Simply put, those Europe-based CCPs that would be of the gravest concern to European authorities have very significant international participants with business and assets in multiple clearing houses around the world. Any resolution work that does not take this point into account at the outset will run off course. If the EU authorities cannot face the complications of derivatives markets working across borders, then they should order those positions wound down now – though this would not be Thomas Murray’s preferred course of action, either. This firm encourages law and regulation that fits and frames business.
- Article 77 does establish the basis for national authorities to enter into prior standing agreements with official counterparties elsewhere on the matter of resolution, in order to set up processes and arrangements for handling these matters. It is not clear to readers, who are not briefed in the details, how these agreements would be written. Given the stakes and the complexities, considerable compromise would be a necessity – and the spirit of Title VI is not encouraging in this regard.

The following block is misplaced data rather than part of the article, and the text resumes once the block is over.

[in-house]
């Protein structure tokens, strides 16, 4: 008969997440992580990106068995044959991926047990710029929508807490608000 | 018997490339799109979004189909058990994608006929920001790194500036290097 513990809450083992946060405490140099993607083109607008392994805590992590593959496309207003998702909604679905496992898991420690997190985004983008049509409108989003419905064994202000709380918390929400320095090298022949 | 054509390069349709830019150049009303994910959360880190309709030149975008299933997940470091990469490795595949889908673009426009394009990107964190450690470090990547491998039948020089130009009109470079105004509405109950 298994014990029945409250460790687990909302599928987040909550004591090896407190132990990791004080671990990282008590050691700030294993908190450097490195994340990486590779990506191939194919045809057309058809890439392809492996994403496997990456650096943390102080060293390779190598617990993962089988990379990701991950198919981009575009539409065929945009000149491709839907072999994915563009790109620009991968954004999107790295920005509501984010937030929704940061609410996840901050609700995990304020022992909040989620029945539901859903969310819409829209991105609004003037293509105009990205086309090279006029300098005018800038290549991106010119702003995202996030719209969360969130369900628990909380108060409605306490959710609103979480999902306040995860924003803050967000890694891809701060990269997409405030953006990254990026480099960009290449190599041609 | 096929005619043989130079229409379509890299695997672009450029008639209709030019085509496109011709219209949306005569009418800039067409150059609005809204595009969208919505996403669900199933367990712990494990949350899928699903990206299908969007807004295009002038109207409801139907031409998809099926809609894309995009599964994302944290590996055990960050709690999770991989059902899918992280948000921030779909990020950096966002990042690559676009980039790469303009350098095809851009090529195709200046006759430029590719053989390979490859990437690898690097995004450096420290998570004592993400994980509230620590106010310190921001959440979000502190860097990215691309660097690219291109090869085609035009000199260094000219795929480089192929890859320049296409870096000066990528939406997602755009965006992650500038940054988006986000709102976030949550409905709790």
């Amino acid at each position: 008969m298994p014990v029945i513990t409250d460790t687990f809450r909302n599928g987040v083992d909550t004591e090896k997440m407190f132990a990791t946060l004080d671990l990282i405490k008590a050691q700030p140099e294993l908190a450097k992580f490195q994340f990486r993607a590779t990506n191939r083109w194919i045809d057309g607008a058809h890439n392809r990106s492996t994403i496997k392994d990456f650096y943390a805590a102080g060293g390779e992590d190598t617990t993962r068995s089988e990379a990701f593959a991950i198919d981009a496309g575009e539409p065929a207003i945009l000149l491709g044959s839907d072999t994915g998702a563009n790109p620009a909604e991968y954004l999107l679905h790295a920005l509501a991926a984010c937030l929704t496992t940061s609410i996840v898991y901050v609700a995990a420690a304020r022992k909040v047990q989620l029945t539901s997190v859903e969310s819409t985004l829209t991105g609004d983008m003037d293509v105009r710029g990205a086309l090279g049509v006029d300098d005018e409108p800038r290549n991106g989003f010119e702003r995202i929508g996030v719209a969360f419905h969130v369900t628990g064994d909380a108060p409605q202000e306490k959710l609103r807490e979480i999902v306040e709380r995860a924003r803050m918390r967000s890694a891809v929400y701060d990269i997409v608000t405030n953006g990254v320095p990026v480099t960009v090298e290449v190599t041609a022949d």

And doubtless our least favourite provision falls under Title VII, which would call for amendments to existing EU Regulations. Under Article 80, the clearing obligation during resolution may be suspended for specific classes of OTC derivatives for which the suspension is requested. The entire G20 effort since 2009 was precisely to get OTC contracts into central clearing, and yet the only provision for suspension of the clearing obligation is for this one class of contracts. So more than six years on, what was this global policy about?
In August 2016, the Financial Stability Board issued a call for comment on CCP resolution, to which this firm responded. In common with that draft, the EU legislative proposal weaves back and forth between instances of recovery and of failure / liquidation of the infrastructure. If the clearing book cannot be brought back into balance, then an orderly wind-down is called for. The authorities must write clearly as to which side of that dividing line they are on at every point in their documents.
If Thomas Murray’s reading of this draft is incorrect, that would only underscore the importance of public consultations to straighten out potential misunderstandings between the authorities and the marketplace.